The Connection Between Nutrition And Mental Health

Via: Goran Bogicevic


by Deane Alban

on October 6, 2015

Most of us eat for taste, convenience, our waistlines, or our personal philosophy, but rarely do we consider how the food we eat impacts our mental health. The medical establishment considers the brain to be something totally separate from the body. Doctors rarely make the connection between diet and mental health. However, nutrition may be even more important for your brain than for the rest of you. It’s a hungry little organ weighing in at just three pounds, yet your brain uses 20 percent of your daily energy expenditure.

There is ample evidence that symptoms of anxiety, depression, and attention disorders, and degenerative diseases like dementia and Alzheimer’s can be dialed up or down depending on the food consumed. There are many ways food affects the brain. There are basic nutritional requirements that must be met to maintain the health of the brain. These nutrients are needed to protect and repair existing brain cells and create new ones.

Wheat is linked to schizophrenia. Via: Vitalina Rybakova | Shutterstock.

Wheat is linked to schizophrenia. Via: Vitalina Rybakova | Shutterstock.

Nutrients also provide the raw materials to form neurotransmitters like serotonin, GABA and dopamine, which are responsible for happiness, the ability to relax, and motivation. Foods can also contain substances like sugar and food additives that cause the brain harm. And some foods trigger reactions in only some people. Food allergies, intolerances, and sensitivities play a role in some conditions. A surprising example of this is the discovery that wheat is linked to schizophrenia.

While there are too many correlations between diet, nutrients, and mental health to cover them all in one article, here are some notable examples that illustrate how certain foods and specific nutrients can impact your mental health and well-being.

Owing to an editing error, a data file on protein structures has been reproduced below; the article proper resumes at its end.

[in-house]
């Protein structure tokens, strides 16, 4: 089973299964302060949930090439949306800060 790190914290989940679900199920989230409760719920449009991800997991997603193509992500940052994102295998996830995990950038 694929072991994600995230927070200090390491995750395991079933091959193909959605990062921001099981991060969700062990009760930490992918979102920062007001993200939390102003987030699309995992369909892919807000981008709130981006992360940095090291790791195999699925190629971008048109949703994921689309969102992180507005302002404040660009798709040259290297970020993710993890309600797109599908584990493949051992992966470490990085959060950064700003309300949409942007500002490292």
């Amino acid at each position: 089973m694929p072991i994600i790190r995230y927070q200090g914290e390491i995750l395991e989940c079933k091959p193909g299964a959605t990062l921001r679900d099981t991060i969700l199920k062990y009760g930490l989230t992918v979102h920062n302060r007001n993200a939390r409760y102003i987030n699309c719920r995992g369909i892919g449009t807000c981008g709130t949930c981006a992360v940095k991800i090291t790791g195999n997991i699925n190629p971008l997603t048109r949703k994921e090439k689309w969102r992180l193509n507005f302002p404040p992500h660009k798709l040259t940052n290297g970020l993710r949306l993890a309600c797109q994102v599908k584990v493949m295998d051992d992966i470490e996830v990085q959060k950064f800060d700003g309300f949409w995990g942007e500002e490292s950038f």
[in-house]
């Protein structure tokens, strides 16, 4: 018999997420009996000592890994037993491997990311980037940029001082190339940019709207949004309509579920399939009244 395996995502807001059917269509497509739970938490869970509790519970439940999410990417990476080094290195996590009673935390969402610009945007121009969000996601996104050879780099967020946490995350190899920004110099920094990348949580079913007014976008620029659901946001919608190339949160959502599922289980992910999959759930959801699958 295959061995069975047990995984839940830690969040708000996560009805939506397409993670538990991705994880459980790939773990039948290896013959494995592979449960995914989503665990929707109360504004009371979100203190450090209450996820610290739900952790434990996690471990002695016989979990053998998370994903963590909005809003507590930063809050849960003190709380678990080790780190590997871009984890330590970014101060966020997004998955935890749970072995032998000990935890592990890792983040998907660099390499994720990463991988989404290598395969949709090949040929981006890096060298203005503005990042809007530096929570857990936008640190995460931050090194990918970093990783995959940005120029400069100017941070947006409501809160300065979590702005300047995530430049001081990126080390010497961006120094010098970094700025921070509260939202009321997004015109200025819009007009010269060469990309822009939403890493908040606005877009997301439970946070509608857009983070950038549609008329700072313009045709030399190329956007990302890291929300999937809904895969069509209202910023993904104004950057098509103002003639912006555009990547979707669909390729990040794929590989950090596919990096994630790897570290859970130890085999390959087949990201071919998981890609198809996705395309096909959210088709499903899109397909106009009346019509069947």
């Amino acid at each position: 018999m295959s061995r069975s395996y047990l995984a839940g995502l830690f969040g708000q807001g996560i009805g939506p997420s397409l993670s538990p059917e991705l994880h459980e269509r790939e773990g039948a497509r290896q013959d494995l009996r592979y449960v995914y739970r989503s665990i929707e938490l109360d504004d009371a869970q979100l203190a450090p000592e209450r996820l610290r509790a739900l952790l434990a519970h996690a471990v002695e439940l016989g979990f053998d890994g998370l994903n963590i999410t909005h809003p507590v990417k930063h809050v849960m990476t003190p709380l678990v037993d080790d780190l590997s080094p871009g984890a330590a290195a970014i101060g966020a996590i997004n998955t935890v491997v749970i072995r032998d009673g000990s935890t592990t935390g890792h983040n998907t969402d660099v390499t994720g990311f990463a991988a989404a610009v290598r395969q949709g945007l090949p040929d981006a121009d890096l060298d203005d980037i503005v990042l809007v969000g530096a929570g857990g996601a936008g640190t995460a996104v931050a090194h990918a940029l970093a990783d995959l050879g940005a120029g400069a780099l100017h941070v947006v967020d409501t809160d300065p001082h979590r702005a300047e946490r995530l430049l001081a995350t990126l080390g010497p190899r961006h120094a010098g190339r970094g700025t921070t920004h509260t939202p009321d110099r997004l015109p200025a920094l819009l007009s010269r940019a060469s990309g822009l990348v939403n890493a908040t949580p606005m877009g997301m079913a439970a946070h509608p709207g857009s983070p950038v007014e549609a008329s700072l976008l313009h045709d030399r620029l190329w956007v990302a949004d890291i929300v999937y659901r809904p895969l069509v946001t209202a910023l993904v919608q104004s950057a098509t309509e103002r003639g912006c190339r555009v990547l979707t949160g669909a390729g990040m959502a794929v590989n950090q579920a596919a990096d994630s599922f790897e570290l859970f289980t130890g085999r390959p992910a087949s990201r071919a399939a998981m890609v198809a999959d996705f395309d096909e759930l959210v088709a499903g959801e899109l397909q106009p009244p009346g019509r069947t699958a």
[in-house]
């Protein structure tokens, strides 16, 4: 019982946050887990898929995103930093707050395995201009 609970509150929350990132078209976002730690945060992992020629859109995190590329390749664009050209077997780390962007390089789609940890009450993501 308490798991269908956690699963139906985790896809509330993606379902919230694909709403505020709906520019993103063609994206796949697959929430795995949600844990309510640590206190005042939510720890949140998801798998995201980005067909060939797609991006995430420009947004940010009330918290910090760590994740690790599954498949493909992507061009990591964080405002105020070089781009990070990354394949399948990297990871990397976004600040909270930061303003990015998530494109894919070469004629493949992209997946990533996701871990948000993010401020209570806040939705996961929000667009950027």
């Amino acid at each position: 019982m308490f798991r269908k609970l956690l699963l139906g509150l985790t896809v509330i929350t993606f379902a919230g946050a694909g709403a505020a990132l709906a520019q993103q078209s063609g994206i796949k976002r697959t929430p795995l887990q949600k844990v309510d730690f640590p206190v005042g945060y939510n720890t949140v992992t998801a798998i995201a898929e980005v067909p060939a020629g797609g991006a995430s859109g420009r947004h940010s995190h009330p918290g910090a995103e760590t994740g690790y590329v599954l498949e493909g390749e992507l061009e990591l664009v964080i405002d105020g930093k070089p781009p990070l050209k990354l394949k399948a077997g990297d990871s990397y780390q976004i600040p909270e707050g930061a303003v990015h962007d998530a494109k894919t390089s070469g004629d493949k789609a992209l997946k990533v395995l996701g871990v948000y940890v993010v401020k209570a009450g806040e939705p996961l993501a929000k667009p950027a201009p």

The healthiest fish are those that are high in omega-3s like mackerel. Via: Alexander Raths | Shutterstock.

The healthiest fish are those that are high in omega-3s like mackerel. Via: Alexander Raths | Shutterstock.

Fish Really Is Brain Food

We’ve all heard that fish is brain food and this is one cliche that’s actually true. Fish is the best dietary source of omega-3 essential fatty acids — possibly the single most important nutrient for the health of your brain. The deficiency of one specific omega-3, docosahexaenoic acid (DHA), is linked to depression, bipolar disorder, and schizophrenia. DHA protects the brain against age-related mental decline, and lowers the risk of dementia and Alzheimer’s. Being low in DHA results in having a measurably smaller brain that ages faster than normal.

The healthiest fish are those that are high in omega-3s but low in mercury. According to the Environmental Defense Fund, the top three healthiest fish are Atlantic mackerel (caught in U.S. or Canadian waters), sardines (caught in U.S., Japanese, or Spanish waters) and wild salmon (caught in Alaska). If you don’t eat fish on a regular basis, fish oil supplements can fill this nutritional gap. Over 27,000 studies have been done on the health benefits of fish oil supplements. It can prevent and treat depression and improve overall emotional well-being by increasing the volume of areas of the brain that control mood.

Selective serotonin reuptake inhibitors (SSRIs) are the most commonly prescribed antidepressants. Unfortunately they work for less than half of those who try them. Interestingly, when fish oil is taken along with an SSRI, it increases the chance that the medication will work.

A cup of anxiety? Via: Valentyn Volkov | Shutterstock.

A cup of anxiety? Via: Valentyn Volkov | Shutterstock.

Caffeine Induces Anxiety And Panic

While coffee and tea offer some definite health benefits, there’s a strong link between caffeine intake and anxiety. In fact, the latest edition of the American Psychiatric Association’s standard guide of mental disorders now considers caffeine-induced anxiety disorder a true mental disorder.

One study on the neuropsychiatric effects of caffeine published in BJPsych Advances, one of the world’s leading psychiatric journals, made this stunning indictment of caffeine: “Excessive caffeine ingestion leads to symptoms that overlap with those of many psychiatric disorders. Caffeine is implicated in the exacerbation of anxiety and sleep disorders, and people with eating disorders often misuse it. It antagonises adenosine receptors, which may potentiate dopaminergic activity and exacerbate psychosis. In psychiatric in-patients, caffeine has been found to increase anxiety, hostility and psychotic symptoms. Assessment of caffeine intake should form part of routine psychiatric assessment and should be carried out before prescribing hypnotics. Gradual reduction in intake or gradual substitution with caffeine-free alternatives is probably preferable to abrupt cessation. Decaffeinated beverages should be provided on psychiatric wards.”